“What does it take to lead in diversity and inclusivity?” we asked Headwaters program director David Nicholson. Read his full Voices article in our latest issue of Giving Forum, which focuses on “Diversity in Philanthropy: A Portrait of Minnesota.”

Here are some excerpts:

Q: Does leading in diversity and inclusivity require certain competencies?

Being humble is a core competency for any leader. Leaders must also recognize their own power and privilege and understand how to use these in respectful ways. This is critical. We all have privilege; how much changes depending on who’s in the room. The reality is, as foundation staff, we often walk into a room bringing a lot of privilege and thus a lot of power. At Headwaters, we emphasize using our power and privilege “with” rather than “to.” For example, we can convene – facilitating communities and individuals coming together for the common good.

Another competency is working with the “other.” While it is human nature to hang out with people who look and think like us and have similar backgrounds, we must push ourselves to have relationships with many communities. At Headwaters, we believe that difference is an asset that needs to be cultivated. We seek to be intentional about getting to know people and organizations, so we can identify strengths and resources from all communities.

Leading also means bringing people together to find common ground. Leaders also must be interested in advancing systems thinking, to understand how things work in our society.

Q: Is being a person of color a prerequisite for being a leader in diversity and inclusivity?

No. People are people, and anyone regardless of race, creed, ethnicity or sexual identity can have a closed and narrow mind. Your question implies that it is about “race,” when in fact, it is about values. More to the point, it is about ensuring that foundation practices reflect core values.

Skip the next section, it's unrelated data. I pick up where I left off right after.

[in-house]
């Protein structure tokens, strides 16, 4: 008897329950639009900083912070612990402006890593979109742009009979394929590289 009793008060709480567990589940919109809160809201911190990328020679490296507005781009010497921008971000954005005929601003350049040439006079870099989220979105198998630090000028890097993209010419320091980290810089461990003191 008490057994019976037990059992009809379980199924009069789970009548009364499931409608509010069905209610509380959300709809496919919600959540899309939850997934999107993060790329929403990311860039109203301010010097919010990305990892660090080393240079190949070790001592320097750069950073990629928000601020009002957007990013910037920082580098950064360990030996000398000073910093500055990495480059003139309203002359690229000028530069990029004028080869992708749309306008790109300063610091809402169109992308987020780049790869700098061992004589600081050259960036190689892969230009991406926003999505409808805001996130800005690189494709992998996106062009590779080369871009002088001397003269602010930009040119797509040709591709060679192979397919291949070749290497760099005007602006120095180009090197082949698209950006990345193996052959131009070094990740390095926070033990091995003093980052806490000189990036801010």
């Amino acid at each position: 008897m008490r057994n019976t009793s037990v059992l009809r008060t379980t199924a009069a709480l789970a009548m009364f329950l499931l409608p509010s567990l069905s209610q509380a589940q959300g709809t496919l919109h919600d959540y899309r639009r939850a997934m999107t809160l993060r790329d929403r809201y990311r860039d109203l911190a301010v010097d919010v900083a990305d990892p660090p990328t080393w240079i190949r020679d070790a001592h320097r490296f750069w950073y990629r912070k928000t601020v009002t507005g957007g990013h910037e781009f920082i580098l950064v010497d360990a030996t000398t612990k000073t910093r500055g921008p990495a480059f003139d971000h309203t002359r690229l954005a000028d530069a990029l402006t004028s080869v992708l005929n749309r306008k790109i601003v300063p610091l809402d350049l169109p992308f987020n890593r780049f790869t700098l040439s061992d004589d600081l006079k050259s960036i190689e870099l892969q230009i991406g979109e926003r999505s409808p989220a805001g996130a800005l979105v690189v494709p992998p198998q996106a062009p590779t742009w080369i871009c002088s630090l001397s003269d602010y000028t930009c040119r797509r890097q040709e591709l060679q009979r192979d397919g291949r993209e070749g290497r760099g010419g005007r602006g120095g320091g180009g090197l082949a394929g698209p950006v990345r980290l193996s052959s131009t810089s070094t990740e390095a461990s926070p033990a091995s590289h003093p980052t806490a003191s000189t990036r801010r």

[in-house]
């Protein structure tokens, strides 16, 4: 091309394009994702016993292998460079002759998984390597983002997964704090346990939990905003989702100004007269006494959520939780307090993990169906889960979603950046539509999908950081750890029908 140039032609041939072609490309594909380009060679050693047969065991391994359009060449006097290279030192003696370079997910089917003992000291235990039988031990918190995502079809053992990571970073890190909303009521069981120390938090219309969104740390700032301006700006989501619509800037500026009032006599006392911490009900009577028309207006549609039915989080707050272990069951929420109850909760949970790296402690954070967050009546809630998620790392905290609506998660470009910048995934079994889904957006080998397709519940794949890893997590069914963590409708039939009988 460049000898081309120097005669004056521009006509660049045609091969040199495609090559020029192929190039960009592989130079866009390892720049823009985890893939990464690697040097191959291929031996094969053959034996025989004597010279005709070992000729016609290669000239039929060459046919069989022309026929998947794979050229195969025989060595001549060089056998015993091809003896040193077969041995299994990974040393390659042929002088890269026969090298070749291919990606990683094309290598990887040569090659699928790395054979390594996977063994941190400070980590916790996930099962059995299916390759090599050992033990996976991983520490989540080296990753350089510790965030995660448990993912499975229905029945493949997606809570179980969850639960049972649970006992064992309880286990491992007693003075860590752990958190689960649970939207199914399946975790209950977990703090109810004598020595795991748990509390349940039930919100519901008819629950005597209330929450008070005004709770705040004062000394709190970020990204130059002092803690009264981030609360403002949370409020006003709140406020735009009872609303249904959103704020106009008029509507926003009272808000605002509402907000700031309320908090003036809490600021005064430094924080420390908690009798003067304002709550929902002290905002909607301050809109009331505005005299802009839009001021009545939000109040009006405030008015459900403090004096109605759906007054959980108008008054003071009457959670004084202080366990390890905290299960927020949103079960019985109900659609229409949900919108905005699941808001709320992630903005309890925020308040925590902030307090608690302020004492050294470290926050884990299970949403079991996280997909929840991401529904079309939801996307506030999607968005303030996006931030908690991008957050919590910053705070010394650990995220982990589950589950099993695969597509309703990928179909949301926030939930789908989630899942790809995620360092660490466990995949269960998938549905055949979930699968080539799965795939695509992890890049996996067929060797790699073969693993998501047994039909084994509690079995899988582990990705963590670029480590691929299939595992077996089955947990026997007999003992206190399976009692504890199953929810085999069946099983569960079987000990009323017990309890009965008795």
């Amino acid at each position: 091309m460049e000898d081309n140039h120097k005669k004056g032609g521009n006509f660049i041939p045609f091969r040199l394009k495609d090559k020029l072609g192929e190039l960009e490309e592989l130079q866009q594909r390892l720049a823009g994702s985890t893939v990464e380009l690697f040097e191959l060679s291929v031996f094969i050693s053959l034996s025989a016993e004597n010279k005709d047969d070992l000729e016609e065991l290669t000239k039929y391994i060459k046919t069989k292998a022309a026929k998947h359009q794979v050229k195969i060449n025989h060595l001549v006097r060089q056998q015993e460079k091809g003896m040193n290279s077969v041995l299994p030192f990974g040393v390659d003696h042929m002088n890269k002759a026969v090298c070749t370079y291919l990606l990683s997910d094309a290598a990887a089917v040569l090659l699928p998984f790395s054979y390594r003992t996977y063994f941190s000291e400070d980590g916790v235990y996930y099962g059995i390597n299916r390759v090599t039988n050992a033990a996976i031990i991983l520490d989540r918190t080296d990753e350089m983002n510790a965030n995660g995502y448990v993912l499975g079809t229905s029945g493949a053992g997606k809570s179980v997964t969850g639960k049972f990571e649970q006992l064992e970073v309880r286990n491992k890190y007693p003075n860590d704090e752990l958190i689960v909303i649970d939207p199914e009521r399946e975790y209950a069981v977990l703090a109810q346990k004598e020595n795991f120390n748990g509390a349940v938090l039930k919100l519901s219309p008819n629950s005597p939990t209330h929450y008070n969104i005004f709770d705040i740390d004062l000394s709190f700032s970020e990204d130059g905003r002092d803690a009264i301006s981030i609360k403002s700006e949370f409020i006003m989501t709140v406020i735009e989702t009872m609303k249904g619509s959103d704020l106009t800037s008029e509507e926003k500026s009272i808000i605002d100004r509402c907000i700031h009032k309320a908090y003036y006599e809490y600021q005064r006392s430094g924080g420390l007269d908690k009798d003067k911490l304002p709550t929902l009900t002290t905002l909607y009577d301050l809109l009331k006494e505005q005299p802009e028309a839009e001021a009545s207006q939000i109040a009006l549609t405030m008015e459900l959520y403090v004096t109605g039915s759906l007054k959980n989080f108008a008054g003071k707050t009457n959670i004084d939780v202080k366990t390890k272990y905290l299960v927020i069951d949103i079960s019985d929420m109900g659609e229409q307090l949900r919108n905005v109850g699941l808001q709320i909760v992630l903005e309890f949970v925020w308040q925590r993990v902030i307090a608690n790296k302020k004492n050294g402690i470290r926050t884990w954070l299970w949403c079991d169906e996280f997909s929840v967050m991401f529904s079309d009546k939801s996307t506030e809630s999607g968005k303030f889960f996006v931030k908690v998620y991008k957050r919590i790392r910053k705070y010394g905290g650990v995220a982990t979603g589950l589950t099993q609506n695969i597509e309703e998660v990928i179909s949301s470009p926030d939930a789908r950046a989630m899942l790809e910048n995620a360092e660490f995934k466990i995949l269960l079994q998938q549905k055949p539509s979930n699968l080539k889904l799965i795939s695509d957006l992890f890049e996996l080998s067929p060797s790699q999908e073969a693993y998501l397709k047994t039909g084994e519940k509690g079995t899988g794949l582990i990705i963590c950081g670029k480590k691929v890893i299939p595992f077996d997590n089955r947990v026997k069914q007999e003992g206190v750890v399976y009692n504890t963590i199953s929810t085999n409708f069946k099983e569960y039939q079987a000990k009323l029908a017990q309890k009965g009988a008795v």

For example, I believe that gathering diverse viewpoints, people and ideas is critical to developing solutions that will work for more than just a few. The next step is intentionally creating processes that include all differences as equally valuable; that is the process of creating inclusivity. Philanthropy is the research and development labs of our society. When foundations are at their best, they can test assumptions and develop new insights and solutions to the most vexing social ills. To do that effectively, foundations and staff need to lead in diversity (bringing together different and varied parts) and inclusivity (integrating those differences into something stronger, better).

To flip your question is to ask, “How can people from a majority value include minority perspectives?” My recipe for that is rather simple; but it’s hard work. First, develop self-awareness, a deep understanding of your core values, assumptions and beliefs. Then, surround yourself with people who have very different values and beliefs; empower them to challenge you and how you see the world. If you have done your work well, you will truly see and understand “the other”; now you can choose to value it or not. If you choose to value the difference as your own, then the next step – seeking out difference (diversity) and integrating difference (inclusivity) – is easy. If you value the “other,” you will value their perspectives.

 - Chris Murakami Noonan, MCF communications associate